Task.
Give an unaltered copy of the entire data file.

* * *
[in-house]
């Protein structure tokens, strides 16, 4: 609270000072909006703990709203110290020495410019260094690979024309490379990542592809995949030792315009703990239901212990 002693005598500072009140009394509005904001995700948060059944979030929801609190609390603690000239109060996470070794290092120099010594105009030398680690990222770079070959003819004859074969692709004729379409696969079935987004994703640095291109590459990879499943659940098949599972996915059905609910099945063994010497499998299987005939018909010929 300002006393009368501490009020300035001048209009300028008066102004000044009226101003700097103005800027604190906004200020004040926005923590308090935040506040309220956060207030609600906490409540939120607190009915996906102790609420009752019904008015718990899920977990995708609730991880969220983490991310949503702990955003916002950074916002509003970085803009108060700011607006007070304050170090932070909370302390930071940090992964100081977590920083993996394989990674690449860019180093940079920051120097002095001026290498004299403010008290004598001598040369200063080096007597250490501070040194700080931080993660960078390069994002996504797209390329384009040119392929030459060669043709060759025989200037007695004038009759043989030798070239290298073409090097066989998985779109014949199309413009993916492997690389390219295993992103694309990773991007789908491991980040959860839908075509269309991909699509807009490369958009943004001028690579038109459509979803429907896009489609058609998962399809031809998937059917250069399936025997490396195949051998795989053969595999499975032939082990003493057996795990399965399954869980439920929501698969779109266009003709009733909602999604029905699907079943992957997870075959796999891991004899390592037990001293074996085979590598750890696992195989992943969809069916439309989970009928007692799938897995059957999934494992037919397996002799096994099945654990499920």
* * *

[in-house]
């Protein structure tokens, strides 16, 4: 609270000072909006703990709203110290020495410019260094690979024309490379990542592809995949030792315009703990239901212990 002693005598500072009140009394509005904001995700948060059944979030929801609190609390603690000239109060996470070794290092120099010594105009030398680690990222770079070959003819004859074969692709004729379409696969079935987004994703640095291109590459990879499943659940098949599972996915059905609910099945063994010497499998299987005939018909010929 300002006393009368501490009020300035001048209009300028008066102004000044009226101003700097103005800027604190906004200020004040926005923590308090935040506040309220956060207030609600906490409540939120607190009915996906102790609420009752019904008015718990899920977990995708609730991880969220983490991310949503702990955003916002950074916002509003970085803009108060700011607006007070304050170090932070909370302390930071940090992964100081977590920083993996394989990674690449860019180093940079920051120097002095001026290498004299403010008290004598001598040369200063080096007597250490501070040194700080931080993660960078390069994002996504797209390329384009040119392929030459060669043709060759025989200037007695004038009759043989030798070239290298073409090097066989998985779109014949199309413009993916492997690389390219295993992103694309990773991007789908491991980040959860839908075509269309991909699509807009490369958009943004001028690579038109459509979803429907896009489609058609998962399809031809998937059917250069399936025997490396195949051998795989053969595999499975032939082990003493057996795990399965399954869980439920929501698969779109266009003709009733909602999604029905699907079943992957997870075959796999891991004899390592037990001293074996085979590598750890696992195989992943969809069916439309989970009928007692799938897995059957999934494992037919397996002799096994099945654990499920």